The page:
First-time buyers attempting to get on the housing ladder in London have been given a boost with the abolition of Stamp Duty on properties worth up to £300,000.
Those buying a home for the first time that’s worth up to £500,000 in London and other expensive areas across England won’t have to pay a penny of Stamp Duty on the first £300,000 of that transaction.
Chancellor Philip Hammond made the announcement on the Stamp Duty changes in the Budget today, telling the House of Commons that 80 percent of first-time buyers will now avoid paying the land tax.
He said: “I want to take action to help young people saving to own a home. With effect from today, for all first-time buyers up to £300,000, I am abolishing Stamp Duty altogether.
“To ensure that this relief also helps first time buyers in very high price areas like London, it will also be available on the first £300,000 of the purchase price of properties up to £500,000.”
Stamp Duty reform had been discussed at length before the Budget with property and financial experts united on viewing the tax as a barrier to social mobility and an increased burden on younger buyers.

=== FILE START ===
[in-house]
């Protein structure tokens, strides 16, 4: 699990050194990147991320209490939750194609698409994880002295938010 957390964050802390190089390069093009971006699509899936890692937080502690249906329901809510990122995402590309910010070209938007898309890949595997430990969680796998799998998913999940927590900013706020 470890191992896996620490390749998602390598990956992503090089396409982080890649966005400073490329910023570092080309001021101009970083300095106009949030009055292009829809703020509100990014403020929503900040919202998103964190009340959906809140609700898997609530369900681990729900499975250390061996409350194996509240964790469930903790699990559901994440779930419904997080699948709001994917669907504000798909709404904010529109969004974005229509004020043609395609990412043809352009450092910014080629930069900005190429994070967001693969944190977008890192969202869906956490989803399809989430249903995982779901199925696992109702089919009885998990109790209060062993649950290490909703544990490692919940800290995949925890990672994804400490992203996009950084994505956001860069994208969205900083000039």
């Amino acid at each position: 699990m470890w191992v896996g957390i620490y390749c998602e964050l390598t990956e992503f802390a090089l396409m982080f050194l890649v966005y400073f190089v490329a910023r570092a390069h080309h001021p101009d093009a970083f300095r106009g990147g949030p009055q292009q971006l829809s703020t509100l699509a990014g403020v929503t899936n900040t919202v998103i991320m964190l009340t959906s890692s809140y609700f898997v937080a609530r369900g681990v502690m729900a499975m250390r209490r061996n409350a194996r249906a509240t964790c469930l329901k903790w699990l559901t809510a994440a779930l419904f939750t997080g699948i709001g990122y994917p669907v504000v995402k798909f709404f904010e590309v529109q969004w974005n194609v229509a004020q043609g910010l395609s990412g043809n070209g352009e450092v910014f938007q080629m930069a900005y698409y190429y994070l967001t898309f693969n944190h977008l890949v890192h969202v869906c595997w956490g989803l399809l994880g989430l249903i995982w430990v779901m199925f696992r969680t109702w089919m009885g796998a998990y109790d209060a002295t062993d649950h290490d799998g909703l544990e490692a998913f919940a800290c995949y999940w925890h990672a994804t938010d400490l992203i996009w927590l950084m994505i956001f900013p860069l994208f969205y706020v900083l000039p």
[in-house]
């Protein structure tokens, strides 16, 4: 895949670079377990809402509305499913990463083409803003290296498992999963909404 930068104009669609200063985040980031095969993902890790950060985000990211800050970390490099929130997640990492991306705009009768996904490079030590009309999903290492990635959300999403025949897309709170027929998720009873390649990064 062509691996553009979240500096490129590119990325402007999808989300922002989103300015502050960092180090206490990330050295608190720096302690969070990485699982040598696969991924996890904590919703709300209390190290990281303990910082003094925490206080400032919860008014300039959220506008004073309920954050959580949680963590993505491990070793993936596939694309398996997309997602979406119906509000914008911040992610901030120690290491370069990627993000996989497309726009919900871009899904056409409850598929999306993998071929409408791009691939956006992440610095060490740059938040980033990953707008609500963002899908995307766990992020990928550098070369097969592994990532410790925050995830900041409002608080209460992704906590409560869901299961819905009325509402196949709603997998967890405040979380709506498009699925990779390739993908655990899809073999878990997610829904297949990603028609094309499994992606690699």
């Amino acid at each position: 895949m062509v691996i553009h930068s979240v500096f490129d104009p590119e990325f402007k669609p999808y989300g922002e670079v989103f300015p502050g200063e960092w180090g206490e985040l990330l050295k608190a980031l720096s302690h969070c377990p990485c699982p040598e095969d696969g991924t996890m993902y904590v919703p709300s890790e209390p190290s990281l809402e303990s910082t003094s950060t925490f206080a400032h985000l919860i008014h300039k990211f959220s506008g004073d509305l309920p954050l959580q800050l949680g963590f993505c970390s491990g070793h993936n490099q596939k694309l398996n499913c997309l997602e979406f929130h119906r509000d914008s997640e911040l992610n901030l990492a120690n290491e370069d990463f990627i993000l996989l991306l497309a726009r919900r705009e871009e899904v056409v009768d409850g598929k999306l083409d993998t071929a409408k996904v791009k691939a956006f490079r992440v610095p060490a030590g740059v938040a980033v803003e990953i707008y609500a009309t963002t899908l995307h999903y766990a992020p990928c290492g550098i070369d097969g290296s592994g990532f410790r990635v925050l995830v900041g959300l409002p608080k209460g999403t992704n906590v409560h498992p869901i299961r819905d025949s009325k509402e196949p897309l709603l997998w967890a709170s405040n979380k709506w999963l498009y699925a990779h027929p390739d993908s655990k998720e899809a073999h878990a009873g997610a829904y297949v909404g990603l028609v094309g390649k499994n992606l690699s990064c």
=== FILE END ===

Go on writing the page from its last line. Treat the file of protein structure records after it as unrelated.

Stamp Duty Land Tax is paid on all residential property worth £125,000 or more and on commercial properties sold at more than £150,000. It is levied on a sliding scale and raises around £11 billion a year for the Treasury.
There were other measures that focused on the housing market, too. Mr Hammond set a target of 300,000 new homes being built every year in England by the mid-2020s, more than double the average number currently being built. An extra £44 billion will also be spent over the next five years to improve construction skills, encourage small builders to return to the house-building market and free up land for building.
Urban areas, in particular cities and large towns, will be targeted to provide high-quality, high-density housing, while councils and London boroughs will be able to impose the full council tax on empty properties to encourage owners not to leave them vacant.
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